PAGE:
He mused and mused but only sank the deeper. His inward disquietudes did not fall asleep as soon as they were expressedóbut rather they returned upon him, and leaped over him like raging billows of an angry sea. It was not his body alone which smartedóbut his noblest nature writhed in pain, his life itself seemed crushed into the earth. It is in such a case that death is coveted as a relief, for life becomes an intolerable burden. With no spirit left in us to sustain our infirmity, our case becomes forlorn; like man in a tangle of briars who is stripped of his clothes, every hook of the thorns becomes a lancet, and we bleed with ten thousand wounds.
Alas, my God, the writer of this exposition well knows what your servant Asaph meant, for his soul is familiar with the way of grief. Deep glens and lonely caves of soul depressions, my spirit knows full well your awful glooms!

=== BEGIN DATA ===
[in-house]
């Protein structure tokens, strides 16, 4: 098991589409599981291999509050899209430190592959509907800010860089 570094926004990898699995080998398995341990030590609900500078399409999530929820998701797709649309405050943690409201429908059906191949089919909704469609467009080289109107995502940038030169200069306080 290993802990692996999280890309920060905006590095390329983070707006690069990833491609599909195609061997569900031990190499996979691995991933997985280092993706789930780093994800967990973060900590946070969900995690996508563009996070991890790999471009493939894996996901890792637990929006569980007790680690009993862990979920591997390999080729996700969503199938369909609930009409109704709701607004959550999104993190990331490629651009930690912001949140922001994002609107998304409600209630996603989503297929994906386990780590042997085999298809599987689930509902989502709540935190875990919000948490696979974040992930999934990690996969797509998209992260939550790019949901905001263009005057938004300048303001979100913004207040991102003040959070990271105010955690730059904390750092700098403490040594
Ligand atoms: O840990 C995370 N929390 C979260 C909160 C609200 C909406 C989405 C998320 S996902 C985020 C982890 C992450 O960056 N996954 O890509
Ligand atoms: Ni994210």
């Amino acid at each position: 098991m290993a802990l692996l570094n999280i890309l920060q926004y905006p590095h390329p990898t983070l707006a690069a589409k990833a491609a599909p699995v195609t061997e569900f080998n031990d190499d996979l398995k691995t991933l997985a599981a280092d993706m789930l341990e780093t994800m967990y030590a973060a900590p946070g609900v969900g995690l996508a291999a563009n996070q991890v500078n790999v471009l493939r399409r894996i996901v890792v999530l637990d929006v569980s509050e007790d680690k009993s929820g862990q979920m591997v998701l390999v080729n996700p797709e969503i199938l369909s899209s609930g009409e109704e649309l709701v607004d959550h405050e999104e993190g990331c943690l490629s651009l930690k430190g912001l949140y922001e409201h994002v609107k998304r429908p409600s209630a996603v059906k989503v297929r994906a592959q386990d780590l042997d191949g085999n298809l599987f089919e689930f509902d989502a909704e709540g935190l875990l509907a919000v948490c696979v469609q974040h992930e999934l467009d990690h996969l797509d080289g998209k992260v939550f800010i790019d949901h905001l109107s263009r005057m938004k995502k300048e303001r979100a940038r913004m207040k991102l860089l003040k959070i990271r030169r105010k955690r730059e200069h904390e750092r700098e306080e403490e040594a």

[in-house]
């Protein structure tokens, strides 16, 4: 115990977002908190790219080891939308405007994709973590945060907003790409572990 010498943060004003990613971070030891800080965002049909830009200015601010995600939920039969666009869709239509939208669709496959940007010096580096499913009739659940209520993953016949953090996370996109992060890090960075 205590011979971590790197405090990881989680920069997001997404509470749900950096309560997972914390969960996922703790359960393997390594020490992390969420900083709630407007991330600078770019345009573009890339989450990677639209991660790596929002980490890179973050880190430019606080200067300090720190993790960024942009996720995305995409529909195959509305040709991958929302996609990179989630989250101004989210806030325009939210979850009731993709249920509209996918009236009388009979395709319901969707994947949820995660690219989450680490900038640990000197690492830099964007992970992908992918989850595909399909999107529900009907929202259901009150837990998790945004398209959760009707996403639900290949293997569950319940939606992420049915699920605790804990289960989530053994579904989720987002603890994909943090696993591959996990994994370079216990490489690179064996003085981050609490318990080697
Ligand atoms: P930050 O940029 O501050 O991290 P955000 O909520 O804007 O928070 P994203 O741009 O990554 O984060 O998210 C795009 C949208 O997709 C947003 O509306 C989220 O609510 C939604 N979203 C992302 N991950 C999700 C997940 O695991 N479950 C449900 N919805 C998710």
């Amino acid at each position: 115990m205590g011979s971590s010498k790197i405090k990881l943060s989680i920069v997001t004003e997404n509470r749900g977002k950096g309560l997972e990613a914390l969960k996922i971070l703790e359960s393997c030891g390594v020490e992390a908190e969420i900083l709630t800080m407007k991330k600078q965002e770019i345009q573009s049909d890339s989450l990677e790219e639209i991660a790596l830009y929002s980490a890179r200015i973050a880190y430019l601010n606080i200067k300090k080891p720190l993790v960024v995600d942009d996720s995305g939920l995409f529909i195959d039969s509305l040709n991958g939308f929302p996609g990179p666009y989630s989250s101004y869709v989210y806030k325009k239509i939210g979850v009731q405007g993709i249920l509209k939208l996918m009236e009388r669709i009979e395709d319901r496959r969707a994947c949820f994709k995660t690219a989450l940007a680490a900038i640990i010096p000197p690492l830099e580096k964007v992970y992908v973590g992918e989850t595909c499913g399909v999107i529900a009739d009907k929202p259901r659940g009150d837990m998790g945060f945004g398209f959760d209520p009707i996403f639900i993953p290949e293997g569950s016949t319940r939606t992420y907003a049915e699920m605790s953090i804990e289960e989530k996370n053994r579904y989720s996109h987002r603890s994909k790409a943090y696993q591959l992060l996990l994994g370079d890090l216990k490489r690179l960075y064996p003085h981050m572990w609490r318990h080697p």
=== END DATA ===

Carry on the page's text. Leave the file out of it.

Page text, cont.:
Let the song go softly; this is no merry dance for the swift feet of the daughters of music, pause awhile, and let sorrow take breath between her sighs.
Verse 4. You hold my eyes waking.
The fears which your strokes excite in me forbid my eyelids to fall, my eyes continue to watch as sentinels forbidden to rest. Sleep is a great comforteróbut it forsakes the sorrowful, and then their sorrow deepens and eats into the soul. If God holds the eyes waking, what anodyne shall give us rest? How much we owe to him who gives his beloved sleep!
I am so troubled that I cannot speak.
Great griefs are silent. Deep streams brawl not among the pebbles like the shallow brooklets which live on passing showers. Words fail the man whose heart fails him. He had cried to God but he could not speak to man, what a mercy it is that if we can do the first, we need not despair though the second should be quite out of our power. Sleepless and speechless Asaph was reduced to great extremities, and yet he rallied, and even so shall we.
Verse 5. I have considered the days of old, the years of ancient times.